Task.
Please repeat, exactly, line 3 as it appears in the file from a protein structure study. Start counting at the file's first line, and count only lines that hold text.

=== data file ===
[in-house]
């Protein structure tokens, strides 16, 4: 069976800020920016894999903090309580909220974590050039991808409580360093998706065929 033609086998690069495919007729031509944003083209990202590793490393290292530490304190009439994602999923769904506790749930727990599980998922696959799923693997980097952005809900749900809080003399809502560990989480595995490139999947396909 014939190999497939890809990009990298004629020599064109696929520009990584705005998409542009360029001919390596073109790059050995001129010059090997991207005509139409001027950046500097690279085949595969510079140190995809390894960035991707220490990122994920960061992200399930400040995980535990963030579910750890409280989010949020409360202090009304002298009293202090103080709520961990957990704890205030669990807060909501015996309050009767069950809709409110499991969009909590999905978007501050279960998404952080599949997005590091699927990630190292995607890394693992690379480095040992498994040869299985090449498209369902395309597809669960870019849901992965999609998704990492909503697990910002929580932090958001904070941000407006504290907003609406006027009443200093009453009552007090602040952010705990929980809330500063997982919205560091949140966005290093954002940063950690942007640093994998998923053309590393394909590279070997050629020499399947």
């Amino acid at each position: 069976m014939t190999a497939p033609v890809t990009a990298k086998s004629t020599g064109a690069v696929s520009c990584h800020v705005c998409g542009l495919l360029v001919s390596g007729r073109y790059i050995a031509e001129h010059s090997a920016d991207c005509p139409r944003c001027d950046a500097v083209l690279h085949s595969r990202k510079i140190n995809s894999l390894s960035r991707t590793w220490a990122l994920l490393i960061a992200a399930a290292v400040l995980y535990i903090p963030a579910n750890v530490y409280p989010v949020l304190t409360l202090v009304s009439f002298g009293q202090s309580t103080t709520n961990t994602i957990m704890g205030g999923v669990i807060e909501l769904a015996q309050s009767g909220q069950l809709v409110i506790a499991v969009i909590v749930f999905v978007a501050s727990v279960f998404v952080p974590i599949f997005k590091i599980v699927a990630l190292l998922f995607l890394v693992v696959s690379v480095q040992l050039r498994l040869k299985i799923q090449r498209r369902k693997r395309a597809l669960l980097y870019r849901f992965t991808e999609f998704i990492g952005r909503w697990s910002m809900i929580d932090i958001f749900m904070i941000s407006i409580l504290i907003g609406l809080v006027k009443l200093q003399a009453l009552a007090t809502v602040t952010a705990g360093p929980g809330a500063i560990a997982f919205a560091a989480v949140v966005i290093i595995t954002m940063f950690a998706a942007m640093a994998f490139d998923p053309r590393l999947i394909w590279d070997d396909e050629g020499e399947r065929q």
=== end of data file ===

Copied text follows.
């Amino acid at each position: 069976m014939t190999a497939p033609v890809t990009a990298k086998s004629t020599g064109a690069v696929s520009c990584h800020v705005c998409g542009l495919l360029v001919s390596g007729r073109y790059i050995a031509e001129h010059s090997a920016d991207c005509p139409r944003c001027d950046a500097v083209l690279h085949s595969r990202k510079i140190n995809s894999l390894s960035r991707t590793w220490a990122l994920l490393i960061a992200a399930a290292v400040l995980y535990i903090p963030a579910n750890v530490y409280p989010v949020l304190t409360l202090v009304s009439f002298g009293q202090s309580t103080t709520n961990t994602i957990m704890g205030g999923v669990i807060e909501l769904a015996q309050s009767g909220q069950l809709v409110i506790a499991v969009i909590v749930f999905v978007a501050s727990v279960f998404v952080p974590i599949f997005k590091i599980v699927a990630l190292l998922f995607l890394v693992v696959s690379v480095q040992l050039r498994l040869k299985i799923q090449r498209r369902k693997r395309a597809l669960l980097y870019r849901f992965t991808e999609f998704i990492g952005r909503w697990s910002m809900i929580d932090i958001f749900m904070i941000s407006i409580l504290i907003g609406l809080v006027k009443l200093q003399a009453l009552a007090t809502v602040t952010a705990g360093p929980g809330a500063i560990a997982f919205a560091a989480v949140v966005i290093i595995t954002m940063f950690a998706a942007m640093a994998f490139d998923p053309r590393l999947i394909w590279d070997d396909e050629g020499e399947r065929q």